A militant struggle was emerging, operating within a religious framework. Hamas was ascendant as Yasser Arafat’s Fateh group weakened. Israel Defence Forces’ siege of Arafat and his confinement to Ramallah was still some time away. The suicide bombings meanwhile had started in Israeli neighborhoods. Cafes and a night-club hangout of Israeli teens were targeted by Palestinian militants, killing civilians and leading to brutal retaliation by Israeli forces.
The violent struggle, the non-violent struggle, and relying on intervention by global powers, all three forms of struggle in different phases seem to have yielded no successes for the Palestinians. The youth seems to now have turned to yet another form – the decentralised struggle. The current conflict has reached a scale that was not seen 20 years ago. Instead of lobbing stones and slingshots at Israeli tanks, Palestinian youth are now relying on lobbing phone recorded video evidence on social media.
They are changing the language of their narrative, pointing toward the state’s apartheid policies. It seems like the unannounced beginning of a third intifada.
Remaining without a central leadership is risky for any movement. The Palestinians have been split, divided and enclosed. Fateh, which rules West Bank, is internationally recognised, but dwarfed after Arafat. The Gaza strip which has been a constant target of Israeli attacks, is under the rule of Hamas. Every act of aggression by Israelis further strengthens Hamas, which is then used by Israel as justification for its use of force.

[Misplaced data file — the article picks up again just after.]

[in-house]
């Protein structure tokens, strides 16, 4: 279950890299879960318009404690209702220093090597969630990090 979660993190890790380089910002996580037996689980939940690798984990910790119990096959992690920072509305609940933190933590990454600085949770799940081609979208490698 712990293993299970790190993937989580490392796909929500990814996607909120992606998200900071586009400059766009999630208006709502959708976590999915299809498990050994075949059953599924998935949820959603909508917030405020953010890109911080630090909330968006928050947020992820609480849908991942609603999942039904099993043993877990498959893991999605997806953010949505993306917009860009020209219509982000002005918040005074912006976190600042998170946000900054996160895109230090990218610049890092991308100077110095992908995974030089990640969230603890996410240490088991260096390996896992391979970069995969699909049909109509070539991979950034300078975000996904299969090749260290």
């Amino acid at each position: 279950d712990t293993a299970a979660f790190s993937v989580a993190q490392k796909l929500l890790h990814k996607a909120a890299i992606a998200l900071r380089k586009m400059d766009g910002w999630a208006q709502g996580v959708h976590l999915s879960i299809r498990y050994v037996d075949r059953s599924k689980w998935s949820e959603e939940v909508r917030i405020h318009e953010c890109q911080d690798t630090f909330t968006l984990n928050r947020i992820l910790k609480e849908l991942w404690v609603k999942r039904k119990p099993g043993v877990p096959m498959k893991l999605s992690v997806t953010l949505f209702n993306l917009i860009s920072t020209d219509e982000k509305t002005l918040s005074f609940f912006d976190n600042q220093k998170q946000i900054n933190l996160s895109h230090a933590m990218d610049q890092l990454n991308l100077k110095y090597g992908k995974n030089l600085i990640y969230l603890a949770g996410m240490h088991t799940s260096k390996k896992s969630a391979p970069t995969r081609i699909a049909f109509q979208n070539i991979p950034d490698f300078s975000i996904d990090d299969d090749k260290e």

When I look back at my journey, peace was not in sight then, nor does it seem possible in the near future. The two-state solution seems to be as good as dead because of continuing Israeli occupation. Jewish settlers living in the West Bank and East Jerusalem have increased manifold, as forced evictions of Palestinians continues. Discriminatory laws such as issuance of separate number plates and identity cards, barbed wire fences between Jewish settlements and Palestinian neighborhoods and now a 25 feet high wall separates Israel’s cities from the West Bank.
Its been 20 years since I visited the occupied holy land. With bloodshed and the land turning into a battlefield once again, I turn for solace to Mahmoud Darwish’s lyrical depiction: “Here on the slopes of hills, facing the dusk and the cannon of time/ Close to the gardens of broken shadows/ … We do what prisoners do/ We cultivate hope.”
Owais Tohid is a leading Pakistani journalist/writer. His email address is firstname.lastname@example.org. He tweets @OwaisTohid.
This article originally appeared on Arab News and has been reproduced with permission.